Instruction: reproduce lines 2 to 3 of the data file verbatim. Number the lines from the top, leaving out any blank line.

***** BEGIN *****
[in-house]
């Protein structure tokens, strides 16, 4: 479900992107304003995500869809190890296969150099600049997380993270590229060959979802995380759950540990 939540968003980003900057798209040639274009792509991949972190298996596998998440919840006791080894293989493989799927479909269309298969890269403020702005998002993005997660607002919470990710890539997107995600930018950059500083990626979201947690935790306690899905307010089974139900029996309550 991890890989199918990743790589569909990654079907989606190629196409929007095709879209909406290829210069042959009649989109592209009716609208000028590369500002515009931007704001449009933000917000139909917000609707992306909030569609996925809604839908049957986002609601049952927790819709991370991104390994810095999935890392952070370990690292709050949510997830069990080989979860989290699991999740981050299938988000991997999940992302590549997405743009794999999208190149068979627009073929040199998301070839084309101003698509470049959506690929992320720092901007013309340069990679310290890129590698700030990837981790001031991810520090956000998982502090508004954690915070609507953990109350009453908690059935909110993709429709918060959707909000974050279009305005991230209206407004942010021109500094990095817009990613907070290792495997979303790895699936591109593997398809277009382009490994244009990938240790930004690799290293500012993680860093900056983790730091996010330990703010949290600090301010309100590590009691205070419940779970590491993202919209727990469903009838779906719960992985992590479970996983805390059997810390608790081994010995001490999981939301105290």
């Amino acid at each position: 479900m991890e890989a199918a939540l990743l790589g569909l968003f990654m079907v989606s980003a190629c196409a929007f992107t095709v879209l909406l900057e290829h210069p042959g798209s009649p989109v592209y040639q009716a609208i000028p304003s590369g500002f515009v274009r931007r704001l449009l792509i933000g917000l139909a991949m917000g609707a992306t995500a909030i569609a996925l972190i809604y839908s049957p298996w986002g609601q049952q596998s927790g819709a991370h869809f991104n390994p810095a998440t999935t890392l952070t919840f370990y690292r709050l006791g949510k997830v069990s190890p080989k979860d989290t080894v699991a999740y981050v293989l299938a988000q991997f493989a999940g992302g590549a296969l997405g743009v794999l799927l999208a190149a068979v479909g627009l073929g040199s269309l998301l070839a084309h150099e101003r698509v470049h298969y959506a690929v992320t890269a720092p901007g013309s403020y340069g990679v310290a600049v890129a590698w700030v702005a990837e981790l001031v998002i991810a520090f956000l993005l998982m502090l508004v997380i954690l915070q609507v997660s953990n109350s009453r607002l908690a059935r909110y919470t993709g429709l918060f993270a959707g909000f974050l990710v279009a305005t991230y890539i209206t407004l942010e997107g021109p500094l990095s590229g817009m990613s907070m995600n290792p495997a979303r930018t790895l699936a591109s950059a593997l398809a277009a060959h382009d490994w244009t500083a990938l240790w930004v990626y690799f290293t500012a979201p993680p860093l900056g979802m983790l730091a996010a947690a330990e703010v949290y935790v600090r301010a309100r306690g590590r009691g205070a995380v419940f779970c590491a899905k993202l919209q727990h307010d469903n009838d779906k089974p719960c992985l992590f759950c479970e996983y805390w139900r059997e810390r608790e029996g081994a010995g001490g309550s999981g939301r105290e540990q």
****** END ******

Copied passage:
């Protein structure tokens, strides 16, 4: 479900992107304003995500869809190890296969150099600049997380993270590229060959979802995380759950540990 939540968003980003900057798209040639274009792509991949972190298996596998998440919840006791080894293989493989799927479909269309298969890269403020702005998002993005997660607002919470990710890539997107995600930018950059500083990626979201947690935790306690899905307010089974139900029996309550 991890890989199918990743790589569909990654079907989606190629196409929007095709879209909406290829210069042959009649989109592209009716609208000028590369500002515009931007704001449009933000917000139909917000609707992306909030569609996925809604839908049957986002609601049952927790819709991370991104390994810095999935890392952070370990690292709050949510997830069990080989979860989290699991999740981050299938988000991997999940992302590549997405743009794999999208190149068979627009073929040199998301070839084309101003698509470049959506690929992320720092901007013309340069990679310290890129590698700030990837981790001031991810520090956000998982502090508004954690915070609507953990109350009453908690059935909110993709429709918060959707909000974050279009305005991230209206407004942010021109500094990095817009990613907070290792495997979303790895699936591109593997398809277009382009490994244009990938240790930004690799290293500012993680860093900056983790730091996010330990703010949290600090301010309100590590009691205070419940779970590491993202919209727990469903009838779906719960992985992590479970996983805390059997810390608790081994010995001490999981939301105290």
């Amino acid at each position: 479900m991890e890989a199918a939540l990743l790589g569909l968003f990654m079907v989606s980003a190629c196409a929007f992107t095709v879209l909406l900057e290829h210069p042959g798209s009649p989109v592209y040639q009716a609208i000028p304003s590369g500002f515009v274009r931007r704001l449009l792509i933000g917000l139909a991949m917000g609707a992306t995500a909030i569609a996925l972190i809604y839908s049957p298996w986002g609601q049952q596998s927790g819709a991370h869809f991104n390994p810095a998440t999935t890392l952070t919840f370990y690292r709050l006791g949510k997830v069990s190890p080989k979860d989290t080894v699991a999740y981050v293989l299938a988000q991997f493989a999940g992302g590549a296969l997405g743009v794999l799927l999208a190149a068979v479909g627009l073929g040199s269309l998301l070839a084309h150099e101003r698509v470049h298969y959506a690929v992320t890269a720092p901007g013309s403020y340069g990679v310290a600049v890129a590698w700030v702005a990837e981790l001031v998002i991810a520090f956000l993005l998982m502090l508004v997380i954690l915070q609507v997660s953990n109350s009453r607002l908690a059935r909110y919470t993709g429709l918060f993270a959707g909000f974050l990710v279009a305005t991230y890539i209206t407004l942010e997107g021109p500094l990095s590229g817009m990613s907070m995600n290792p495997a979303r930018t790895l699936a591109s950059a593997l398809a277009a060959h382009d490994w244009t500083a990938l240790w930004v990626y690799f290293t500012a979201p993680p860093l900056g979802m983790l730091a996010a947690a330990e703010v949290y935790v600090r301010a309100r306690g590590r009691g205070a995380v419940f779970c590491a899905k993202l919209q727990h307010d469903n009838d779906k089974p719960c992985l992590f759950c479970e996983y805390w139900r059997e810390r608790e029996g081994a010995g001490g309550s999981g939301r105290e540990q």